This Court’s goal, in accordance with Rule 1 of the Federal Rules of Civil Procedure, is to administer the Federal Rules of Civil Procedure in a “just, speedy and inexpensive” manner. To assist the Court in accomplishing this goal, the parties are encouraged to resolve discovery and other pretrial issues without the Court’s involvement. To help the parties and counsel understand their discovery obligations, counsel are directed to read the Sedona Conference Cooperation Proclamation, which the Court has previously endorsed.
And consider Aguilar v. Immigration & Customs Enforcement Division of the U.S. Department of Homeland Security, in which Magistrate Judge Frank Maas had to address a late dispute over the production of metadata. Judge Maas summarized his experience and all that could have been avoided by early cooperation on e-discovery:
This lawsuit demonstrates why it is so important that parties [fully] discuss their ESI early in the evolution of a case. Had that been done, the Defendants might not have opposed the Plaintiffs’ requests for certain metadata. Moreover, the parties might have been able to work out many, if not all, of their differences without court involvement or additional expense, thereby furthering the “just, speedy, and inexpensive determination” of this case. See Fed. R. Civ. P. 1. Instead, these proceedings have now been bogged down in expensive and time-consuming litigation of electronic discovery issues only tangentially related to the underlying merits of the Plaintiffs’ . . . claims.
And more recently, in Kleen Products LLC v. Packaging Corporation of America, Magistrate Judge Nan Nolan addressed a series of motions to compel in a major class action lawsuit. Her opinion, which also invoked the Sedona Cooperation Proclamation, began with an emphatic statement on the importance of cooperation among parties in litigation:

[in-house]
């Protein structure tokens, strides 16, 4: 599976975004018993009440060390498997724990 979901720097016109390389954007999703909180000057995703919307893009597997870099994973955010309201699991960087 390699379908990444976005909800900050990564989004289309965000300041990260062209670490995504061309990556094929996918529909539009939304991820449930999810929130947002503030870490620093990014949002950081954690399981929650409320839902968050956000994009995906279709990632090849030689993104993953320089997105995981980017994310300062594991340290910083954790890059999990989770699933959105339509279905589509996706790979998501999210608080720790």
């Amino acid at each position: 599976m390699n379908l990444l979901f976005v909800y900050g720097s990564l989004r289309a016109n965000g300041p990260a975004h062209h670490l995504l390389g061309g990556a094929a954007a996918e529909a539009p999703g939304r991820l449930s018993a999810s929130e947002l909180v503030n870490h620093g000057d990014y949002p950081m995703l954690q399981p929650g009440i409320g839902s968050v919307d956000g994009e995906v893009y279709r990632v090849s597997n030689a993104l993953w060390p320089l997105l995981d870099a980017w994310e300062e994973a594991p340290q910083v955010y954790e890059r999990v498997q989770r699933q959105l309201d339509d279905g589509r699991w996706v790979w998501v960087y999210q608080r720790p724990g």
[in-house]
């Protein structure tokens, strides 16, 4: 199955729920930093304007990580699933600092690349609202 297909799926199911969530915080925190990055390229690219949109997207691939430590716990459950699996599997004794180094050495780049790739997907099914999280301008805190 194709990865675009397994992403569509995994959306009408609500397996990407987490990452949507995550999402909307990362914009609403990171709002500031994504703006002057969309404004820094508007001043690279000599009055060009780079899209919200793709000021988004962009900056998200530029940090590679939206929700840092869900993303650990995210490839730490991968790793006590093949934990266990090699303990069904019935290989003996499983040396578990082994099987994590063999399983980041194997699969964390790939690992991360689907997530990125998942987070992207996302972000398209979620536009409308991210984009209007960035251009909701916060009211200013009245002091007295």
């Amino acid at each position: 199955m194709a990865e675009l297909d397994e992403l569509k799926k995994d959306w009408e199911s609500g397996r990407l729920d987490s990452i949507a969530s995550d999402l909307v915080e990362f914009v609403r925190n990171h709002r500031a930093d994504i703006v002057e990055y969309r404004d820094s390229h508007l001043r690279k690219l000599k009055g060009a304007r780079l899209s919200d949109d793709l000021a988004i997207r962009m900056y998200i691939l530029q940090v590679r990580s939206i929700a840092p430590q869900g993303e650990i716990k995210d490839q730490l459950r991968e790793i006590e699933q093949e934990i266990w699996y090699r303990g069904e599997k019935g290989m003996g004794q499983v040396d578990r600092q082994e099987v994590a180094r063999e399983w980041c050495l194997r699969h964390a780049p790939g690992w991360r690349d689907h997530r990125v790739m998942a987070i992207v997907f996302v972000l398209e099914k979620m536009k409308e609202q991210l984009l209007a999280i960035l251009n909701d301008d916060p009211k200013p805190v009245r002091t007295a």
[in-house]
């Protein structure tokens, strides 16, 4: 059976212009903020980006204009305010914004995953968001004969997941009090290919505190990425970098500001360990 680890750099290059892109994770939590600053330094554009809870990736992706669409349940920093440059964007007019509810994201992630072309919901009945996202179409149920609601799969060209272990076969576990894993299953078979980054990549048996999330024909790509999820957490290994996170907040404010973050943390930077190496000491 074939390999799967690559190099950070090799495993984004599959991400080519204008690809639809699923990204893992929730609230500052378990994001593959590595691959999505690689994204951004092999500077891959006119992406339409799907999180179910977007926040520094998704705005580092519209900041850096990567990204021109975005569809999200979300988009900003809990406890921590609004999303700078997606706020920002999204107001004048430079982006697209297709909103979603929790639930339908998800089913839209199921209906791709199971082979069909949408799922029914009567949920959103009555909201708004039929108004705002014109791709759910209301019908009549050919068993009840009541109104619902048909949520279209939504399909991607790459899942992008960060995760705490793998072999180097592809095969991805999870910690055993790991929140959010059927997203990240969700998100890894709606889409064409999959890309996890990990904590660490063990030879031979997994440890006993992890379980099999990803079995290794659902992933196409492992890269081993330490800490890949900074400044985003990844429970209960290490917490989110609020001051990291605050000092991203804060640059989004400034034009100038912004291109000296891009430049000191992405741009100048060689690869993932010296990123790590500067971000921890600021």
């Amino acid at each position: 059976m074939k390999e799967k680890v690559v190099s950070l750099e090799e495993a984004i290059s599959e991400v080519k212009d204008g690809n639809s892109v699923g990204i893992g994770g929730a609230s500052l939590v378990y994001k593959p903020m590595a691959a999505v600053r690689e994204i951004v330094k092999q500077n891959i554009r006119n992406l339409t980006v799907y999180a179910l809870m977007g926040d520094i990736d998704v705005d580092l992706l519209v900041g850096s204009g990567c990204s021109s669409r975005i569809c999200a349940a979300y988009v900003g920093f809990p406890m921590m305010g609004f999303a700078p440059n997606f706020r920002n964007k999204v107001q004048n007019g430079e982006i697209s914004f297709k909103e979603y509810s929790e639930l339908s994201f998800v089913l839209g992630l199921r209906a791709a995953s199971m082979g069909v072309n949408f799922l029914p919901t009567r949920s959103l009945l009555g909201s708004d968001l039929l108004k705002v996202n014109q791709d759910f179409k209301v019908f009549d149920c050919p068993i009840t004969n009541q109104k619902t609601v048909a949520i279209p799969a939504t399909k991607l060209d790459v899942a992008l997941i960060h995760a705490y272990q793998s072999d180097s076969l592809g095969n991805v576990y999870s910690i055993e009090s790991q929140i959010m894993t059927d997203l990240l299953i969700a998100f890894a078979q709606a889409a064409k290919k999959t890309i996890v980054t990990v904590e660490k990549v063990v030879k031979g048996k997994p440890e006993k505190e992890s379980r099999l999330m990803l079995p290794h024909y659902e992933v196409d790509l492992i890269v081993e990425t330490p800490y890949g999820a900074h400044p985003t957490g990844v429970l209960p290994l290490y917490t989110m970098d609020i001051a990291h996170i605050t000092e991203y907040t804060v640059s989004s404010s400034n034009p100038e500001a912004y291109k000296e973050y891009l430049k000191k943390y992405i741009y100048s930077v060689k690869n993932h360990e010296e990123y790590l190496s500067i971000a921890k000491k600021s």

Lawyers have twin duties of loyalty: While they are retained to be zealous advocates for their clients, they bear a professional obligation to conduct discovery in a diligent and candid manner. Their combined duty is to strive in the best interests of their clients to achieve the best results at a reasonable cost, with integrity and candor as officers of the court. Cooperation does not conflict with the advancement of their clients’ interests—it enhances it. Only when lawyers confuse advocacy with adversarial conduct are these twin duties in conflict.
These cases and others allow the proportionality advocate to make the points that should be meaningful to any court: (1) the failure to enforce the early attention requirements early in litigation will lead to future problems that are avoidable; (2) those future problems will spawn discovery disputes and sanctions motions that will increase the workload of the court and waste judicial resources; (3) future disputes will come at the expense of a “just, speedy and inexpensive determination” of the merits of the case.